(Note: The very next year, our company was engaged by this client to embark on a customer service project and we were awarded the Singapore Service Class Certification with a high score band.)


As I drove back that day, I felt hopeful and optimistic that if we have more teenagers with such progressive attitudes, Singapore will continue to survive, thrive and propser despite the world's instability.


My partner Selina and I talked at length about the learning pointers from this incident and more importantly, how we may ensure that our future learners benefit from it.


𝐑𝐞𝐧𝐞𝐰𝐚𝐥 𝐨𝐟 𝐦𝐲 𝐫𝐞𝐬𝐨𝐥𝐯𝐞 𝐢𝐧 𝐰𝐨𝐫𝐤 𝐚𝐧𝐝 𝐥𝐢𝐟𝐞


Fast forward 10 years, I have since stopped being a trainer and instead adopt a facilitation approach in delivering our customised programmes.


The efforts over the years and our recent collaboration with the Singapore Management University (SMU) Academy on the Advanced Diploma in Growing and Transforming Enterprises have since clocked in thousands of learning hours.


Every single minute was well spent since it was infused with real care for the growth and development of each and every individual who participated in our programme.


Particular attention was also made to ensure that the principle of being genuine was being incorporated across all nine tracks of the 24 days’ programme.


I trust that this principle of being real has a considerable part to play in the high level of learners’ satisfaction score that we have consistently and continue to achieve and maintained for this programme over the years.


With great joy, I am very proud to share with you that I have since never hesitated to proceed to any learning sessions and have always eagerly anticipated them.


Similar incidents have happened many times since then. A male adult learner was seated in the same manner and similarly also refused to engage me for three days. He remained quiet during the group discussion and didn’t exchange a single conversation with his group members.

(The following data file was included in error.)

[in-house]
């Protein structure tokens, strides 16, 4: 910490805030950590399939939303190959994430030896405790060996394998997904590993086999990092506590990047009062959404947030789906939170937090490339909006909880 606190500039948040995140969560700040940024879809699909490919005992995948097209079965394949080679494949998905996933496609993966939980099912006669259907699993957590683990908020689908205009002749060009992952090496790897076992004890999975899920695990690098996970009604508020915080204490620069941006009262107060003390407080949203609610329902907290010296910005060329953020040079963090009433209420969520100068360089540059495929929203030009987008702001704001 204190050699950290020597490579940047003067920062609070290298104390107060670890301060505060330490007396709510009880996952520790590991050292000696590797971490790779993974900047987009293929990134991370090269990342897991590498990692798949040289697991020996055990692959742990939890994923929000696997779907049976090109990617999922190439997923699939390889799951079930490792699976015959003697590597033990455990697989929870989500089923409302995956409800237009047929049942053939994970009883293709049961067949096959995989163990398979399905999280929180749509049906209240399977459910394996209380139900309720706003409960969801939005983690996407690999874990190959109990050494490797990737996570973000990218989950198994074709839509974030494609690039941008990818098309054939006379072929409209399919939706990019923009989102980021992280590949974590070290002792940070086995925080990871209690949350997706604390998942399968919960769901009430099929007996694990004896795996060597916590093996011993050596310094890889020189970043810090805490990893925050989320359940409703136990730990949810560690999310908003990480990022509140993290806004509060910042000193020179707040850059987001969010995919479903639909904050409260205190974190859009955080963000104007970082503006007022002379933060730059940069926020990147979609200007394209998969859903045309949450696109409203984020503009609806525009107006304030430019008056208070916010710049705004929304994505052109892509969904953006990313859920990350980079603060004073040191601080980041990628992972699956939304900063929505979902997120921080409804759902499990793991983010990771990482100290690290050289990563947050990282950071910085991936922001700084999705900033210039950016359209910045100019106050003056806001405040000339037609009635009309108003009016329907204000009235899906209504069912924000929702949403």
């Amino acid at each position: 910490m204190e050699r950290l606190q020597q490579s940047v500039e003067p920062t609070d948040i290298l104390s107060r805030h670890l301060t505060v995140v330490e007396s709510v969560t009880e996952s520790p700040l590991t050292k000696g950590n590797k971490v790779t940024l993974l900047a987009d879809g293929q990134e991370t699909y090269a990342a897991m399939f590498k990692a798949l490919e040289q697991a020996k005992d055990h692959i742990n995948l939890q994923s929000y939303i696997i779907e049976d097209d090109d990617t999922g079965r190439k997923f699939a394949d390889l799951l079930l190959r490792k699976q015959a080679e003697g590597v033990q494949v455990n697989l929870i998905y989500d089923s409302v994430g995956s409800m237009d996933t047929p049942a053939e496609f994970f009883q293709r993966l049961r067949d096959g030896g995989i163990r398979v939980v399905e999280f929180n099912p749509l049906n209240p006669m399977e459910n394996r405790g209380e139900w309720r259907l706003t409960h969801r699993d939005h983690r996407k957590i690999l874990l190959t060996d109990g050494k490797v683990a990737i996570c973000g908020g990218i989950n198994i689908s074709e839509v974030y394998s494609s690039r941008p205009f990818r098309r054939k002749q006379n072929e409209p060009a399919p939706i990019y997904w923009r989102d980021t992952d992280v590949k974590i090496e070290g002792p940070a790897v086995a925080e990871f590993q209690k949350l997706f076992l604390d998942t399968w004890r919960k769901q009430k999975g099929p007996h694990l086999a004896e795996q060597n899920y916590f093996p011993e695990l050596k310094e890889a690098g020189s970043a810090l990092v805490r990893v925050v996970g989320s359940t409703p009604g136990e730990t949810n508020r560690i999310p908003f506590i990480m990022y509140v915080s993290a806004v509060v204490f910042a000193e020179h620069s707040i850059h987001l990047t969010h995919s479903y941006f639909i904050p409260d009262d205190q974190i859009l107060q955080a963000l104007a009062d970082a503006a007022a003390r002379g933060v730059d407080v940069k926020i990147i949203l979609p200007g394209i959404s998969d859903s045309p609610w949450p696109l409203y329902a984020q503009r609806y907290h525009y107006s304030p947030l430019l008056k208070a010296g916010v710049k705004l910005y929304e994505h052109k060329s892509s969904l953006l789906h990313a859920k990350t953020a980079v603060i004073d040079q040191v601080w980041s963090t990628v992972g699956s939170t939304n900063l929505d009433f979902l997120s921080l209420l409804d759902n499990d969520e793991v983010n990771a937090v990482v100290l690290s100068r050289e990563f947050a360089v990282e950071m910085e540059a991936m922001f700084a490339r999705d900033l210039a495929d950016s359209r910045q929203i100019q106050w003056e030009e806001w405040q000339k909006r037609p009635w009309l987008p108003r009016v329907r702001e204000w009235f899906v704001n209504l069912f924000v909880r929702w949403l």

On the third day, after the session ended and the usual photo taking, this gentleman stayed back and came to me when all the other learners have left. He said this to me: “Andy, I found that you are very different and I really enjoyed your facilitations.” “I am sorry for not responding to you because I was actually very shy.” “Nobody understood this and my colleagues at work thought that I am not interested and they avoided me after a while.” “What are the other modules that you will be facilitating?” “I would like to attend.”


His boss called Selina a week later and questioned her about the transformation of his employee. “Selina, what did your team do to my staff?” He couldn’t believe that such a ‘disengaged’ person could suddenly change to be conversant, participative and productive in his enterprise.


In reality, this learner has always been a gem. We simply needed to give him the care, concern, and coupled with our ability to connect; he was nurtured and able to shine


𝐌𝐲 𝐫𝐞𝐩𝐞𝐚𝐭𝐞𝐝 𝐛𝐮𝐭 𝐬𝐨𝐥𝐢𝐝 𝐑𝐞𝐬𝐨𝐥𝐮𝐭𝐢𝐨𝐧


Therefore, for 2023, my new year’s resolution is to continue to have the strength, courage and willpower to possess a true, genuine heart in both my work and personal life that I, fortunately, discovered years ago due to those teenage learners.


Sure, this resolution is a repeated, recycled New Year’s goal and it is fine if others were to laugh at me because I truly feel that this is what will have the most influence and impact on my life and the lives of those around me.


On this first day of 2023, I hope you may also set a New Year’s resolution that upon its realisation, brings betterment to more people including yourself.


Happy New Year Everyone.


P.S. Thank you, my friends, who have taught me about being authentic. I wish all of you the very best from the bottom of my heart.


𝐀𝐛𝐨𝐮𝐭 𝐭𝐡𝐞 𝐀𝐮𝐭𝐡𝐨𝐫


Andy Lim Yew Loon is the co-founder and Lead Resultant at Universal Stage. He delivers the Advanced Diploma in Growing and Transforming Enterprises awarded by the Singapore Management University (SMU) Academy.


Andy believes in work and life integration; he enjoys yoga, home gardening and cooking in his spare time.